Current export industries are suffering a catastrophic lack of workforce, meanwhile, salaries of qualified specialists increase and, in time, they could reach the level in the European Union, managers of different industry associations admit.
«Last year was noted with a catastrophic lack of workers. However, introducing information technology to the unemployed is an «impossible task»,»- says Latvian Information and Communications Technology Association President Signe Balina.
She believes that the most effective strategy would be to use current human resources wisely, or to import the required specialists from foreign countries.
«Unfortunately, the number of people is not increasing in Latvia. Even if babies are born and there is a demographic explosion, we will still need to wait 20-25 years for there to be any impact on the job market. It is very characteristic for many specialists living in Latvia not to be working on the local market, instead working for Scandinavia, USA etc., programming for national companies. We are an industry with the third largest salary in Latvia, and the reason is quite simple – we need to pay, or else people will leave,»- Balina admits.
President of the Latvian mechanical engineering and metalworking Association Vilnis Rantins also agrees that his represented industry lacks qualified specialists.
«Even in the region with the largest unemployment rate – Latgale – it is hard to find a willing specialist. If there is no other option, we will import specialists from abroad. Like it or not, we will need to reach European salary standards. They may be a bit smaller than those in Europe, but we have no alternatives,»- Rantins pointed.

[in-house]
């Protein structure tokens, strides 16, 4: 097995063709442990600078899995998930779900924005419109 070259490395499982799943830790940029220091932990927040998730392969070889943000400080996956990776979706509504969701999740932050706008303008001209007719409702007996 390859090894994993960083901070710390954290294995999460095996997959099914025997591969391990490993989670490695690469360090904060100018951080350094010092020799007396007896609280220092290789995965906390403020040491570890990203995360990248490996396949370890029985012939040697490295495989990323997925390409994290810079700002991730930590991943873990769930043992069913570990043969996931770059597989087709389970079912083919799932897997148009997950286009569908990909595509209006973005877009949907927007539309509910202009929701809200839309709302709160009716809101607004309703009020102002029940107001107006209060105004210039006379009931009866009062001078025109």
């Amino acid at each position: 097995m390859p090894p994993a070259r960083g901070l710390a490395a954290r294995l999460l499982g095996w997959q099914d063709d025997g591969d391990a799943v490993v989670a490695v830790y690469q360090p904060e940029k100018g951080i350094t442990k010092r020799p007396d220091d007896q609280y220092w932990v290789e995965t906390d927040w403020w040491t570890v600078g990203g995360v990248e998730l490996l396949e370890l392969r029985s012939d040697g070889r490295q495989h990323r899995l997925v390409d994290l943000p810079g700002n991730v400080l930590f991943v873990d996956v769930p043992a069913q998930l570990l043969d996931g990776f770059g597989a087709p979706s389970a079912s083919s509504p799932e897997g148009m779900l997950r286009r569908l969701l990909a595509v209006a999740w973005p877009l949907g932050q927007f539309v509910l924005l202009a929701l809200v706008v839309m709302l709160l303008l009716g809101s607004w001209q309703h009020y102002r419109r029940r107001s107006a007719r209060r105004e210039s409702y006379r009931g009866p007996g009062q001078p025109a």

«It should be clear to everyone that if we do not notably increase salaries, there will be even less workers. Woodworking relies more and more on high-tech, which, in turn, requires qualified specialists to operate. On top of that, workforce price will undoubtedly increase this year and next year. The main challenge of industries right now – is to maintain competitiveness in spite of increasing workforce expenses,»- notes Latvian Forest Industry Federation Executive Director Kristaps Klaus.
Chairman of the Board of Latvian Road Carriers Association Latvijas Auto Valdis Trezins said that the industry lacks such seemingly simple professions like driver.
«Right now, we can offer employment to almost 1000 drivers, but there are no appropriate candidates. In Soviet times, drivers were being trained in other systems as well, for example, in the army. Now, there is no system, everything is on the responsibility of businessmen and people, but this does not solve the problem. Therefore, we should think nationally and, with the help of professional technical education, prepare workers not only in the processing industry, but in the transit industry as well. If this is not done, then we will be forced to invite foreigners. Even now, we have Belarusians, Russians, even Bulgarians work in every second company,»- Trezins concluded.